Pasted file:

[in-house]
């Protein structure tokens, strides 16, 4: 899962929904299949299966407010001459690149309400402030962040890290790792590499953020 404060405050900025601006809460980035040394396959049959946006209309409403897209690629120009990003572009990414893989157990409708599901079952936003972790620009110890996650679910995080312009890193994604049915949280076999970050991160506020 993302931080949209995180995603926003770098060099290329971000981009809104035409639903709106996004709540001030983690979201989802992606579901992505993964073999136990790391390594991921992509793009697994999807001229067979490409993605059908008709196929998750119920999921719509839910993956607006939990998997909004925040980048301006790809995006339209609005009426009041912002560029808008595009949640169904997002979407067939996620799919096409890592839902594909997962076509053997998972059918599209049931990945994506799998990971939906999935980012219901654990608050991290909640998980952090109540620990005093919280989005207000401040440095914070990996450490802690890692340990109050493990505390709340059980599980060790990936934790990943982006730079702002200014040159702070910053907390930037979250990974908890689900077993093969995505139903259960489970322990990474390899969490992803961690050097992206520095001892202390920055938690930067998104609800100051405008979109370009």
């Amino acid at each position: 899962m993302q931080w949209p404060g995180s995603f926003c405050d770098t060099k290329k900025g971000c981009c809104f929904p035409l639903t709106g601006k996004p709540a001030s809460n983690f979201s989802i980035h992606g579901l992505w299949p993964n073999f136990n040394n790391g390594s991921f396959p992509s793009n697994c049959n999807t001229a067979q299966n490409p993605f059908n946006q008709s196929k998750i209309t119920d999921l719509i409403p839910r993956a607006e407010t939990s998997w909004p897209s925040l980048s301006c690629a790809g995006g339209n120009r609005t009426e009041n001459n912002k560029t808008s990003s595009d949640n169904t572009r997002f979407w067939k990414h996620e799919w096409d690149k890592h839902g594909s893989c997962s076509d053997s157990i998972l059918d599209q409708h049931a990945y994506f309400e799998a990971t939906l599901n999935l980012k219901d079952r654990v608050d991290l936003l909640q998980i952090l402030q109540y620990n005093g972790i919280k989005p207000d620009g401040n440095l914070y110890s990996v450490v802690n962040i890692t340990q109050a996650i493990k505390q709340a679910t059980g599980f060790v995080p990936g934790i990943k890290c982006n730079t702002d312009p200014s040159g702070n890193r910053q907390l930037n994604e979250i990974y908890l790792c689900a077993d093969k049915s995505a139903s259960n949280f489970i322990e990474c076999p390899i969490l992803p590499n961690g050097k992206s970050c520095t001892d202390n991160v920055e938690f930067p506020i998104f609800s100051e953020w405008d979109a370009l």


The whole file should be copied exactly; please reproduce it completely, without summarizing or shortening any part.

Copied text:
[in-house]
């Protein structure tokens, strides 16, 4: 899962929904299949299966407010001459690149309400402030962040890290790792590499953020 404060405050900025601006809460980035040394396959049959946006209309409403897209690629120009990003572009990414893989157990409708599901079952936003972790620009110890996650679910995080312009890193994604049915949280076999970050991160506020 993302931080949209995180995603926003770098060099290329971000981009809104035409639903709106996004709540001030983690979201989802992606579901992505993964073999136990790391390594991921992509793009697994999807001229067979490409993605059908008709196929998750119920999921719509839910993956607006939990998997909004925040980048301006790809995006339209609005009426009041912002560029808008595009949640169904997002979407067939996620799919096409890592839902594909997962076509053997998972059918599209049931990945994506799998990971939906999935980012219901654990608050991290909640998980952090109540620990005093919280989005207000401040440095914070990996450490802690890692340990109050493990505390709340059980599980060790990936934790990943982006730079702002200014040159702070910053907390930037979250990974908890689900077993093969995505139903259960489970322990990474390899969490992803961690050097992206520095001892202390920055938690930067998104609800100051405008979109370009």
């Amino acid at each position: 899962m993302q931080w949209p404060g995180s995603f926003c405050d770098t060099k290329k900025g971000c981009c809104f929904p035409l639903t709106g601006k996004p709540a001030s809460n983690f979201s989802i980035h992606g579901l992505w299949p993964n073999f136990n040394n790391g390594s991921f396959p992509s793009n697994c049959n999807t001229a067979q299966n490409p993605f059908n946006q008709s196929k998750i209309t119920d999921l719509i409403p839910r993956a607006e407010t939990s998997w909004p897209s925040l980048s301006c690629a790809g995006g339209n120009r609005t009426e009041n001459n912002k560029t808008s990003s595009d949640n169904t572009r997002f979407w067939k990414h996620e799919w096409d690149k890592h839902g594909s893989c997962s076509d053997s157990i998972l059918d599209q409708h049931a990945y994506f309400e799998a990971t939906l599901n999935l980012k219901d079952r654990v608050d991290l936003l909640q998980i952090l402030q109540y620990n005093g972790i919280k989005p207000d620009g401040n440095l914070y110890s990996v450490v802690n962040i890692t340990q109050a996650i493990k505390q709340a679910t059980g599980f060790v995080p990936g934790i990943k890290c982006n730079t702002d312009p200014s040159g702070n890193r910053q907390l930037n994604e979250i990974y908890l790792c689900a077993d093969k049915s995505a139903s259960n949280f489970i322990e990474c076999p390899i969490l992803p590499n961690g050097k992206s970050c520095t001892d202390n991160v920055e938690f930067p506020i998104f609800s100051e953020w405008d979109a370009l």